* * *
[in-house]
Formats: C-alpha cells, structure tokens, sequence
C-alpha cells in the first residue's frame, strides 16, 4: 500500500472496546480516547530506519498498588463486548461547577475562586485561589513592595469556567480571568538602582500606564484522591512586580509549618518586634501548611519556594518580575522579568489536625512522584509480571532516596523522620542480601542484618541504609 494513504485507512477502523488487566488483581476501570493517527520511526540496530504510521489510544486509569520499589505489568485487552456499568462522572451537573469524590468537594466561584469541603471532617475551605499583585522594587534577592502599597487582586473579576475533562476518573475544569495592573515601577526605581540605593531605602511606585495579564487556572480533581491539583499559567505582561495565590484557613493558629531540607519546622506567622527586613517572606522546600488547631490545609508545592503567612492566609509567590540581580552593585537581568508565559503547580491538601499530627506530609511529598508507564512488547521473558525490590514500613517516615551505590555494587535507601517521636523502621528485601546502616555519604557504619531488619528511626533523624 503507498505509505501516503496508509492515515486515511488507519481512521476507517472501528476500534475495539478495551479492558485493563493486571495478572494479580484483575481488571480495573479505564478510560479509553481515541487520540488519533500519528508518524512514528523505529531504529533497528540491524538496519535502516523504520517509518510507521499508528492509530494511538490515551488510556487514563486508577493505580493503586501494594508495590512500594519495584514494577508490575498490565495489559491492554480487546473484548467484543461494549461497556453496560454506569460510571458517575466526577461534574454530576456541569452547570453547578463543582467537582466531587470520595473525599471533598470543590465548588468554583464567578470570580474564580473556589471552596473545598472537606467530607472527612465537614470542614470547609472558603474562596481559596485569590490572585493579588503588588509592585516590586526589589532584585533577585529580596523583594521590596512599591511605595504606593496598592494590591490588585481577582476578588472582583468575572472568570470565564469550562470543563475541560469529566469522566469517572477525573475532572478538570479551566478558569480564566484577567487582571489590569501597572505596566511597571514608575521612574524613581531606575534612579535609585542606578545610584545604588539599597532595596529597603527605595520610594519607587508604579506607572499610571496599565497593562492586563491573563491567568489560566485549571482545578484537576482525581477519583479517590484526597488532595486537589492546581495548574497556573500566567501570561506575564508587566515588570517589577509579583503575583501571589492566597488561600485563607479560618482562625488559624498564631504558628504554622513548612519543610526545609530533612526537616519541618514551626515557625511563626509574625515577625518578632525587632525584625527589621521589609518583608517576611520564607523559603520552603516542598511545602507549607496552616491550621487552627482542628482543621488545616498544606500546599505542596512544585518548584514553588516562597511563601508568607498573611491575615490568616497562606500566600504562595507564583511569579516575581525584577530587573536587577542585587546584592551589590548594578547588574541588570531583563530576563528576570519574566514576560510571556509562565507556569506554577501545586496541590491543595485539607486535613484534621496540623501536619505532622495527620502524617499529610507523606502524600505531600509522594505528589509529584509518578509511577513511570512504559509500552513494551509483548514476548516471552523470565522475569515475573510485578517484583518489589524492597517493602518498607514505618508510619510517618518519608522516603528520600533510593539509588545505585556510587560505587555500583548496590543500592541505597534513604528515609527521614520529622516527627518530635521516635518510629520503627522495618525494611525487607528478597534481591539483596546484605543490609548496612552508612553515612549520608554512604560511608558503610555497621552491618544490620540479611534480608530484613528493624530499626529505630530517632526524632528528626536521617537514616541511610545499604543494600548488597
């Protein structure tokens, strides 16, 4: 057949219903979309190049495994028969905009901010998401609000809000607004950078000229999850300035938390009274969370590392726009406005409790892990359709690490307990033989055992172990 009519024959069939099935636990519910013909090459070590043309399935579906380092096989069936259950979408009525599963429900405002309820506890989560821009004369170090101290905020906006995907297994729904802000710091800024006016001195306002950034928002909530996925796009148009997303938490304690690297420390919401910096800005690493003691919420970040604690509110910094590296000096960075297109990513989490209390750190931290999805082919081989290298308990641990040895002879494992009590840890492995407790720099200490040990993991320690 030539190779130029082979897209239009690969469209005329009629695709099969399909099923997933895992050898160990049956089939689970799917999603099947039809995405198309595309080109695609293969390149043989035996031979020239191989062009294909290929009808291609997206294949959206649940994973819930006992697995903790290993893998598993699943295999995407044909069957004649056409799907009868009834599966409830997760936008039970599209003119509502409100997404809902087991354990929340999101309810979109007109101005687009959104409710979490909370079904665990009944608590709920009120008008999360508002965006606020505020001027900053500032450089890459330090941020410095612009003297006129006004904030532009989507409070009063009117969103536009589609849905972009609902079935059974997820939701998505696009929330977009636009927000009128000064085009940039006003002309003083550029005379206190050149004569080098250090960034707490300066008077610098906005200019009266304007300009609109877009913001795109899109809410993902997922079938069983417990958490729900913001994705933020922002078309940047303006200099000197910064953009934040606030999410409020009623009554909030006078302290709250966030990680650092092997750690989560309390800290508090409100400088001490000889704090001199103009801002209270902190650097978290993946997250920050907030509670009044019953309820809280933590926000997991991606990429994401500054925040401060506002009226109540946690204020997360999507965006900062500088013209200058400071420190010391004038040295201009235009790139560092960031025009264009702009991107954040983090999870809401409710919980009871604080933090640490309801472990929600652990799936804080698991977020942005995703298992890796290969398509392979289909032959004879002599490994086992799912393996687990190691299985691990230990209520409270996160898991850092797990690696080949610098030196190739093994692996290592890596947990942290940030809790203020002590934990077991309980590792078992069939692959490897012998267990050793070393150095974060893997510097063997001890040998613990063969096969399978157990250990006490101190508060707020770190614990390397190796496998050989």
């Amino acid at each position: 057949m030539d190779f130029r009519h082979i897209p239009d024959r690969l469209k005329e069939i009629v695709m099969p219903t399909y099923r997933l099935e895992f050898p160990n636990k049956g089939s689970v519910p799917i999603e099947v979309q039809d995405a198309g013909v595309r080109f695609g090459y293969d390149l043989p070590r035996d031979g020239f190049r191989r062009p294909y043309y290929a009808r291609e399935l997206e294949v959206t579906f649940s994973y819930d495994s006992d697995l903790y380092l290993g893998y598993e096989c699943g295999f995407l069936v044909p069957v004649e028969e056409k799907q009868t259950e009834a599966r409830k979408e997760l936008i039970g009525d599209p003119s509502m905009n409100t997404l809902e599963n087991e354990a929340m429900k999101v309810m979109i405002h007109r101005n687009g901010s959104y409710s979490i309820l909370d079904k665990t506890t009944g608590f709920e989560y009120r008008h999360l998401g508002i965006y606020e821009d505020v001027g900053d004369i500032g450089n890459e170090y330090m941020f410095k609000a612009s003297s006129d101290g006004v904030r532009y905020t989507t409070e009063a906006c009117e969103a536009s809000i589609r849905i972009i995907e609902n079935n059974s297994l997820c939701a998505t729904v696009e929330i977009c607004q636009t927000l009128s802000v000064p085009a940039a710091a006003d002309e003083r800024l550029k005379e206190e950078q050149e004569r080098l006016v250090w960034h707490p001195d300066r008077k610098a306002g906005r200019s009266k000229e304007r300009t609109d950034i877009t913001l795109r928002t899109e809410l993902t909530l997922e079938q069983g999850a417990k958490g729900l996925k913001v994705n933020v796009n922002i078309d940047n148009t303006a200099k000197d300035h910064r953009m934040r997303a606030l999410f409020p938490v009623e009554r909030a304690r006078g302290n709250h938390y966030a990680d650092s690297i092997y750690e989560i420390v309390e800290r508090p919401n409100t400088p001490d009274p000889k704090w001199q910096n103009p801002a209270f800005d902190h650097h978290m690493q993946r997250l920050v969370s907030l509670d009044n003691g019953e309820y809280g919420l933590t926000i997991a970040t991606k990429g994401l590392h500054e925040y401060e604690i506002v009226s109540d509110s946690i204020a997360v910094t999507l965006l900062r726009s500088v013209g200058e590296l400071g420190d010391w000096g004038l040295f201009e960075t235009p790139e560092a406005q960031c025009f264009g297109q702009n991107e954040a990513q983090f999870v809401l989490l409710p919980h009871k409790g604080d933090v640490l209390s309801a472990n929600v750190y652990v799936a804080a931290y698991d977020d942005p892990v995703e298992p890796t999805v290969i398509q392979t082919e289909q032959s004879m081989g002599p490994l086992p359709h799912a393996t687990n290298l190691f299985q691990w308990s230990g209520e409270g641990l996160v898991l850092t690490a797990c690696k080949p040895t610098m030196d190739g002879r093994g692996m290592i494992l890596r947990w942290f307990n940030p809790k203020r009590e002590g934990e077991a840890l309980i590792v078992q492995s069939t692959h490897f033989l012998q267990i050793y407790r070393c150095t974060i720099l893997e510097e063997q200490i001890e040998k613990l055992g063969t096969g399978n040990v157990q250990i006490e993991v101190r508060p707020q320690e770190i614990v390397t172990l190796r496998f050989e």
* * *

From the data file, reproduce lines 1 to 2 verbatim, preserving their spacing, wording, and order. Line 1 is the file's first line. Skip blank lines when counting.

[in-house]
Formats: C-alpha cells, structure tokens, sequence